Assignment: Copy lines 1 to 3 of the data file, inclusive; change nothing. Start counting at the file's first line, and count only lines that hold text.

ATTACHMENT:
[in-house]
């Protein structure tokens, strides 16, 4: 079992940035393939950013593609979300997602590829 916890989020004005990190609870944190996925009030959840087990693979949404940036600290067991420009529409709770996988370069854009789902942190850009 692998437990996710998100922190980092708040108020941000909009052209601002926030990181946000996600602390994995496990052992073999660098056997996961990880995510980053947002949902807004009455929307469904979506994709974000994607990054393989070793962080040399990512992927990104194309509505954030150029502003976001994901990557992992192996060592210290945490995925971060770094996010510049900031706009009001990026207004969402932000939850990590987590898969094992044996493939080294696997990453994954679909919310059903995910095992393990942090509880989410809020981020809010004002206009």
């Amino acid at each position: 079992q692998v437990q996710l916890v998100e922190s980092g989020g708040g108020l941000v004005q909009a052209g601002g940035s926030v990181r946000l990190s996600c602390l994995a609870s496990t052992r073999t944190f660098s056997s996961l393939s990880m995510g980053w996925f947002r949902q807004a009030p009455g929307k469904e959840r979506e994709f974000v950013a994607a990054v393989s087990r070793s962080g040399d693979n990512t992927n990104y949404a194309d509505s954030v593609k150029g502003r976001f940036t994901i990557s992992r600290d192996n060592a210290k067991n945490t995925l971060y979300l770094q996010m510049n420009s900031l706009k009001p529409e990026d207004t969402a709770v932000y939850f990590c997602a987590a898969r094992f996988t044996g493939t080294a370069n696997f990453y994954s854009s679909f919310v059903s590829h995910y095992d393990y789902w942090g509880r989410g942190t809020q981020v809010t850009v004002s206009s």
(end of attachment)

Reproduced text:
[in-house]
């Protein structure tokens, strides 16, 4: 079992940035393939950013593609979300997602590829 916890989020004005990190609870944190996925009030959840087990693979949404940036600290067991420009529409709770996988370069854009789902942190850009 692998437990996710998100922190980092708040108020941000909009052209601002926030990181946000996600602390994995496990052992073999660098056997996961990880995510980053947002949902807004009455929307469904979506994709974000994607990054393989070793962080040399990512992927990104194309509505954030150029502003976001994901990557992992192996060592210290945490995925971060770094996010510049900031706009009001990026207004969402932000939850990590987590898969094992044996493939080294696997990453994954679909919310059903995910095992393990942090509880989410809020981020809010004002206009």
């Amino acid at each position: 079992q692998v437990q996710l916890v998100e922190s980092g989020g708040g108020l941000v004005q909009a052209g601002g940035s926030v990181r946000l990190s996600c602390l994995a609870s496990t052992r073999t944190f660098s056997s996961l393939s990880m995510g980053w996925f947002r949902q807004a009030p009455g929307k469904e959840r979506e994709f974000v950013a994607a990054v393989s087990r070793s962080g040399d693979n990512t992927n990104y949404a194309d509505s954030v593609k150029g502003r976001f940036t994901i990557s992992r600290d192996n060592a210290k067991n945490t995925l971060y979300l770094q996010m510049n420009s900031l706009k009001p529409e990026d207004t969402a709770v932000y939850f990590c997602a987590a898969r094992f996988t044996g493939t080294a370069n696997f990453y994954s854009s679909f919310v059903s590829h995910y095992d393990y789902w942090g509880r989410g942190t809020q981020v809010t850009v004002s206009s």